Europe South Asia Asia Pacific Americas Middle East Africa BBC Homepage World Service Education



Front Page

World

UK

UK Politics

Business

Sci/Tech

Health

Education

Sport

Entertainment

Talking Point
On Air
Feedback
Low Graphics
Help

Sunday, June 28, 1998 Published at 12:26 GMT 13:26 UK


Clinton visit makes headlines in China

A student reads about the presidential visit in the Beijing Youth Daily newspaper

BBC correspondent Duncan Hewitt reports from Beijing on the Chinese reaction to President Clinton's visit:

As President Clinton continues his visit to the Chinese capital, Beijing, China's official media have hailed the weekend's talks between the two sides as constructive and fruitful.

Newspapers gave front-page coverage to the summit meeting between Mr Clinton and China's President, Jiang Zemin.

Reports stressed the two countries' largely symbolic decision not to target nuclear weapons at each other as well as President Clinton's commitment not to support Taiwanese independence - one of China's key concerns.

Joint positions on issues such as biological weapons, Korea and South Asia were also emphasised, as was the resumption of a formal human rights dialogue and plans for closer exchanges in areas such as education, health and the environment.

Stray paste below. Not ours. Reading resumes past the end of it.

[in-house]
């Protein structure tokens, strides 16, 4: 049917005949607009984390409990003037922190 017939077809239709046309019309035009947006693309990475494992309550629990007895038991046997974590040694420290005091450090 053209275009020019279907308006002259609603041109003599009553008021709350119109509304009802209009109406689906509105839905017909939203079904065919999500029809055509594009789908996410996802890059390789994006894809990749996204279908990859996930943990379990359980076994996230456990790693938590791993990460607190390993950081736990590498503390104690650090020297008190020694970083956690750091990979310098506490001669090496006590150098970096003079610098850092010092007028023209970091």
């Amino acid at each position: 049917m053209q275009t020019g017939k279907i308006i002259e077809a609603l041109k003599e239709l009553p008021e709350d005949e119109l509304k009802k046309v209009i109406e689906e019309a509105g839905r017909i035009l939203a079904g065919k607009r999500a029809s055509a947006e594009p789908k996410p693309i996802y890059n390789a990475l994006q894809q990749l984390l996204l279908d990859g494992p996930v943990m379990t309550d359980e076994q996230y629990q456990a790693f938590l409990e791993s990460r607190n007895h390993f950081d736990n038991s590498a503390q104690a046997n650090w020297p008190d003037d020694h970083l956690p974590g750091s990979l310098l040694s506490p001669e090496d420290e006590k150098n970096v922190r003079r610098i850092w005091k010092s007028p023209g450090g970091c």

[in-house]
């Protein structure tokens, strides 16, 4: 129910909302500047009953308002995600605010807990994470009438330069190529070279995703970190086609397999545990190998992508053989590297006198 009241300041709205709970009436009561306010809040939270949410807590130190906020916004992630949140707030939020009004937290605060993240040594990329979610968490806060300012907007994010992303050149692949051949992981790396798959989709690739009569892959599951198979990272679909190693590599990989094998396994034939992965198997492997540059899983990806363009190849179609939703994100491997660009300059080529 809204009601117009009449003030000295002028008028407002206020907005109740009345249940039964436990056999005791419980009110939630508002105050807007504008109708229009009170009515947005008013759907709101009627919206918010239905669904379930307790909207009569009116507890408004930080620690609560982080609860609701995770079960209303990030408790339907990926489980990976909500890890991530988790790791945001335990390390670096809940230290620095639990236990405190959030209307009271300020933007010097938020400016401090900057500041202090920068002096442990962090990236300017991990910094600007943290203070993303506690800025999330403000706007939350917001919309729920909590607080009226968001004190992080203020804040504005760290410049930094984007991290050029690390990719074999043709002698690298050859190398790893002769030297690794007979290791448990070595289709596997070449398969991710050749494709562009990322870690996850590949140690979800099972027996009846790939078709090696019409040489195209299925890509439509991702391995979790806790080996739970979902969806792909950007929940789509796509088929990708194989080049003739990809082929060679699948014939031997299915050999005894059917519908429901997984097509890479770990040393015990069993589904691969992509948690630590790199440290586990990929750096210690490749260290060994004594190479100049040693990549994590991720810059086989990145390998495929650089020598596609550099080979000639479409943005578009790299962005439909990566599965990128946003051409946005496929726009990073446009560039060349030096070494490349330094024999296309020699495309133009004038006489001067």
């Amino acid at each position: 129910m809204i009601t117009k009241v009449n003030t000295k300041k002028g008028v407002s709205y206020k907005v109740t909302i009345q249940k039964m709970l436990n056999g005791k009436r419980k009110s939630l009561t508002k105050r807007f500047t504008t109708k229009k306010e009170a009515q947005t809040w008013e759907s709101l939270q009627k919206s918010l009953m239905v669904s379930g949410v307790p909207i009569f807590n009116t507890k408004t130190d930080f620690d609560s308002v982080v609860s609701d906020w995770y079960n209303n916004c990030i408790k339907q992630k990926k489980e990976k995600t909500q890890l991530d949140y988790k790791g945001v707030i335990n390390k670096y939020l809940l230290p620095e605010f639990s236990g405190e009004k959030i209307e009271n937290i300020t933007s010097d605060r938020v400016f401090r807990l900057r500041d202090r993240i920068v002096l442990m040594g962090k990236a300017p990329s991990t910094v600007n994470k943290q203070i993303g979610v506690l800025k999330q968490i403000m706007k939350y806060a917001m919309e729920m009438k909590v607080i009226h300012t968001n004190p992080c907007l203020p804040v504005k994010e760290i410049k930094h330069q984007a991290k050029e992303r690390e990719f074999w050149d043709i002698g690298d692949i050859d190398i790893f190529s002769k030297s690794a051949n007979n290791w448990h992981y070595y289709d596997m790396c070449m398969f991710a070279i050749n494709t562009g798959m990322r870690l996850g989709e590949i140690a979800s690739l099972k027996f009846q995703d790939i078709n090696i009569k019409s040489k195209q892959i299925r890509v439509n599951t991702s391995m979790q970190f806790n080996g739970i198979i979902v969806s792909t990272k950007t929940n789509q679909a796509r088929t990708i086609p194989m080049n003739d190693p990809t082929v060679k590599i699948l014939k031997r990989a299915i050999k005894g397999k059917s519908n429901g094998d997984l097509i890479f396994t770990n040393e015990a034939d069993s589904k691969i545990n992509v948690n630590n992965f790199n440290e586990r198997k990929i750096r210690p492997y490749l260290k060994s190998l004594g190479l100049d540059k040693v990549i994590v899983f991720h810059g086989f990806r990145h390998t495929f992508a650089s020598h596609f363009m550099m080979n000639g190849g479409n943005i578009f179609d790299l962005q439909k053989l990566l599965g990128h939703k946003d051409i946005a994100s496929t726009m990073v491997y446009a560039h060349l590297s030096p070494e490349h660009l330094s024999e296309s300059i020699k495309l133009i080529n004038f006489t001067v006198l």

Amid this emphasis on the positive aspects of the relationship, there was little reference to the more sensitive issues raised by President Clinton in Saturday's televised news conference.

Only the English-language China Daily hinted at his criticism of the Tiananmen crackdown of 1989 and it merely quoted President Jiang's defence of China's actions.

As President Clinton tours the city and its sights, curious locals have been coming out to see him.

On the streets of Beijing, those who had watched the broadcast expressed much interest in the remarks. Some said America should learn more about China and accused Mr Clinton of being too critical on the question of human rights.

But others welcomed his comments, saying they shared his view that human rights were universal and not dependent on cultural traditions.

One man said he thought the growing relationship between the two presidents, displayed on Saturday night's banquet, in which they took turns in conducting the orchestra, would help China's leaders to take a more relaxed approach.





Advanced options | Search tips




Back to top | BBC News Home | BBC Homepage |


Internet Links

South China Morning Post

China.com: China Internet Corporation news site


The BBC is not responsible for the content of external internet sites.




In this section

Special report: Clinton in China

Historic visit in review

Analysis: Did the trip succeed?

Clinton battles China syndrome

The US and China: An uneasy relationship

Is China a US investor's dream?

China hopes to join trade club dashed

Who's at China's top table?

Human rights flashpoints

Making money in China